California Pajarosa single survivor of once blooming industry
PAJARO >> A 1995 flood that inundated its San Juan Road greenhouses and caused $1 million in damage didn’t kill 2G Roses.
Nor did a 1991 free trade pact that brought tough competition, tightened margins and drove many other growers out of business.
But Eugene Tsuji and sister Arlene, who ran the company started 41 years ago by their parents, struggled to recover from the recession. A lawsuit filed by an employee alleging sexual harassment by another worker was the last straw.
The siblings called it quits July 22.
“It just came to the point of not being worth it,” Tsuji said.
The closing makes California Pajarosa, across the Pajaro River in Santa Cruz County, the lone survivor of a once flourishing Pajaro Valley rose industry.
In 1991, the year the Andean Trade Preferences Act was approved by Congress opening the door to cheap imports from South America, the Santa Cruz County rose crop was valued at $24 million. By 2005, it had fallen to less than half that, according to the annual crop report. In 2006, in a sign of their fading importance, the county agricultural commission stopped breaking out roses as a separate cut flower category.
In Monterey County, where 2G is located, the situation was the same: Acreage planted in roses dropped, along with value. According to that county’s crop reports, the $8.5 million in roses produced in 2004 represented about a third of the value reported in 1991.
Statewide, the number of cut rose producers dropped from more than 150 in 1991 to 25 in 2013, according to Kasey Cronquist, chief executive officer of the California Cut Flower Commission. Ninety-eight percent of roses sold in the United States are imported.
“It’s a tough battle being a rose grower in this area,” said Paul Furman, sales manager at California Pajarosa outside Watsonville. “Government regulations, labor issues, energy prices, workers’ comp prices, as well as the imports we have to face, it’s definitely a tough business. We just kind of hang on and plug away at what we know best.”
Furman said California Pajarosa survives because it’s been on the cutting edge, a leader in hydroponics and certified sustainability. He said the movement to buy local food is beginning to spill over into the flower market, a trend that should help the company in the future.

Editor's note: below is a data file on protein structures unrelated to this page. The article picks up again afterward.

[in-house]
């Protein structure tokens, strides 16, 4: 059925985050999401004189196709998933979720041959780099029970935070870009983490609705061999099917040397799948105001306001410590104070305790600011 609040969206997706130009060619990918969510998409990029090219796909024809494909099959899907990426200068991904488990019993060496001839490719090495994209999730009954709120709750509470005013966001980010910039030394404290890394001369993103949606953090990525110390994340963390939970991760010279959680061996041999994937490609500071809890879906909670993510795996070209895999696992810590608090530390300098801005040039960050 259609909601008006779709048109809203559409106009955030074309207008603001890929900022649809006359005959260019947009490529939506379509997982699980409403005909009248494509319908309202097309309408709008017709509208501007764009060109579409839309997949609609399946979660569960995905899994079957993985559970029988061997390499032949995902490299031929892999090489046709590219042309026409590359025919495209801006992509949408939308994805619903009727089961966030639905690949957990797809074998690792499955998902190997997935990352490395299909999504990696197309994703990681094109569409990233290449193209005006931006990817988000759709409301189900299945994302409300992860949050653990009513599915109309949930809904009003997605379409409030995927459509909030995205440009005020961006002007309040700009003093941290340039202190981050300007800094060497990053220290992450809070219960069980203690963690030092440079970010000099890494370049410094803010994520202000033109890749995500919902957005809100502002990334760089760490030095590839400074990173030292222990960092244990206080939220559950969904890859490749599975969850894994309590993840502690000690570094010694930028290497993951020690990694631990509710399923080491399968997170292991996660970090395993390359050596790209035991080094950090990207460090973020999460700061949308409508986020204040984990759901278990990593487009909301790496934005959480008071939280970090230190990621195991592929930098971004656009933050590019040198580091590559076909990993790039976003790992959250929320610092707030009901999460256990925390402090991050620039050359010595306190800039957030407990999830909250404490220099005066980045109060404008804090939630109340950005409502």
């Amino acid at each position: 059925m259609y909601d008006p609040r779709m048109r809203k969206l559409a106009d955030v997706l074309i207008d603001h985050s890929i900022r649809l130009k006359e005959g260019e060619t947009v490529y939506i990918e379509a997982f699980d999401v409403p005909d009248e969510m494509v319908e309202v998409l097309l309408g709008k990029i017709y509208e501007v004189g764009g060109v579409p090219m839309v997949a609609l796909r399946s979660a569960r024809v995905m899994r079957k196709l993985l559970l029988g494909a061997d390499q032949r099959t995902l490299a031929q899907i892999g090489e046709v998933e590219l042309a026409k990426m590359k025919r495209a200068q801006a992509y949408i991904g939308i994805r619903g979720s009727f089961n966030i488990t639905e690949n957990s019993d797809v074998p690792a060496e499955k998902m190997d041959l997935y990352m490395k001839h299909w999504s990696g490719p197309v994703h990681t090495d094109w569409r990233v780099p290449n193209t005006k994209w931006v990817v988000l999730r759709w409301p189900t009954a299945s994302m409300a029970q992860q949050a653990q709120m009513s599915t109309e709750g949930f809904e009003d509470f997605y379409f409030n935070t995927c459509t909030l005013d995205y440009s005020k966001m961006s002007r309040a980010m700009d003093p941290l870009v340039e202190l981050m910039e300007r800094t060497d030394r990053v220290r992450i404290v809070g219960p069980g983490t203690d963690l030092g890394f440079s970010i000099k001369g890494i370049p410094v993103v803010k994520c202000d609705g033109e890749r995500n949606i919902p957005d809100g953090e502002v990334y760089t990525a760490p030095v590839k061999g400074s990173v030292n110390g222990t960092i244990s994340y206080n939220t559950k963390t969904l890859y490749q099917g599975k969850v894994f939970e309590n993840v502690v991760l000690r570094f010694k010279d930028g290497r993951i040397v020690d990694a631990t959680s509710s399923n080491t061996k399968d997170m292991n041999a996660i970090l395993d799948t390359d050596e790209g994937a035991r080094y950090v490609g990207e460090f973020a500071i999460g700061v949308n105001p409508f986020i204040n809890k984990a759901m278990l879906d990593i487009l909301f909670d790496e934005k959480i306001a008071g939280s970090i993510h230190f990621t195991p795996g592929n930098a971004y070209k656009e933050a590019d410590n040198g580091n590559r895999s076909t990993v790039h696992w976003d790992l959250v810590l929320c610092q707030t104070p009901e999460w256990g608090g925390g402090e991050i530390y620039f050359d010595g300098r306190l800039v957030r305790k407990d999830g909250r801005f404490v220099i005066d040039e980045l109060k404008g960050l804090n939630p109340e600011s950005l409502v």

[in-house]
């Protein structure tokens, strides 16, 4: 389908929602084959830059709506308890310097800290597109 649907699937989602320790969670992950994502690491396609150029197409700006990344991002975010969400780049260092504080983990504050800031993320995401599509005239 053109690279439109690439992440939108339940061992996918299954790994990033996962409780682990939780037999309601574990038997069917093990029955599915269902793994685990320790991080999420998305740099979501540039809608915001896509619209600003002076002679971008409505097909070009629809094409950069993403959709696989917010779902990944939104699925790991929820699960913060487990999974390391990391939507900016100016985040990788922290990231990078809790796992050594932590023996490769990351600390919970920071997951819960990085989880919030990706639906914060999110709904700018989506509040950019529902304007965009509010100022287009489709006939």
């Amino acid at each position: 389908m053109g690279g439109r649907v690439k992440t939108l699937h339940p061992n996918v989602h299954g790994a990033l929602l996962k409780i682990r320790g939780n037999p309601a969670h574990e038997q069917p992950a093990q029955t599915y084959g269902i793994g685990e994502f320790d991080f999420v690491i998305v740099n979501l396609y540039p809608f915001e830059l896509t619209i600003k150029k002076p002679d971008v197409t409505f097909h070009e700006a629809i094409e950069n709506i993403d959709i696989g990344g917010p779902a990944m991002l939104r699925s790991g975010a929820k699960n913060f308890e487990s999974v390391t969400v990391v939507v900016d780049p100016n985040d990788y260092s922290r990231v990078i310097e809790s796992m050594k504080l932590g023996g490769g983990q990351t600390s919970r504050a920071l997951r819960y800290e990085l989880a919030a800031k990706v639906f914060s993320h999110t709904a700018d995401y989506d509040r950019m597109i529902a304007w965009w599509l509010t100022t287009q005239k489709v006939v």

For 2G Roses, it’s too late.
To deal with cutthroat South American competition, Tsuji became an early adopter of online direct sales to consumers. It was a strategy that worked for a while. But Tsuji said prices had been stable since the 1980s, while costs rose, and slim margins left little wiggle room when the recession hit in 2008 and wedding sales plummeted.
For the past several years, Tsuji said he and Arlene paid bills first and if there was anything left over, they’d take something out for themselves. Mostly they worked for free, hoping for better times that never came.
He said he couldn’t talk about the lawsuit as the litigation is pending. But, he said, dealing with it was another burden.
After five years of struggle, Tsuji said, it came down to “exactly what are we trying to save here.”
Tsuji said he’s angry, sad and relieved. He has laid off six workers, and the final four will go once the place is cleaned up. At least his parents, who founded the business, didn’t have to witness its demise, he said.
Father Setsui died in 2010, mother Yukiko, earlier.
Tsuji said Setsui was born in the United States, but raised in Japan. He returned to his native country with Yukiko in the 1950s and the couple found employment as farmworkers. For a time, Setsui worked at a rose nursery.
In 1973, he bought a “little sliver of land” and started his own business.
Tsuji hopes to find a tenant to take over the 10-acre property covered with greenhouses. In the meantime, he plans to spend time with his wife, who has been diagnosed with melanoma. Eventually, Tsuji, 53, said he’ll have to find a job.
“It could be worse,” he said.
In 1991, in an effort to stem the drug trade, Congress passed the Andean Trade Preferences Act, eliminating tariffs and opening the door to cheap South American roses.
• Since then, the number of cut rose growers in California fell from more than 150 to 25.
• The value of Santa Cruz County roses dropped from $24 million in 1991 to $10.9 million in 2005, the last year figures for roses were broken out in annual crop report.
• The value of Monterey County roses fell from $26.8 million in 1991 to $2.9 million in 2013.
• 98 percent of roses bought in the United States are imported.
Sources: California Cut Flower Commission, Santa Cruz County 1991 and 2005 crop reports, Monterey County 1991 and 2013 crop reports.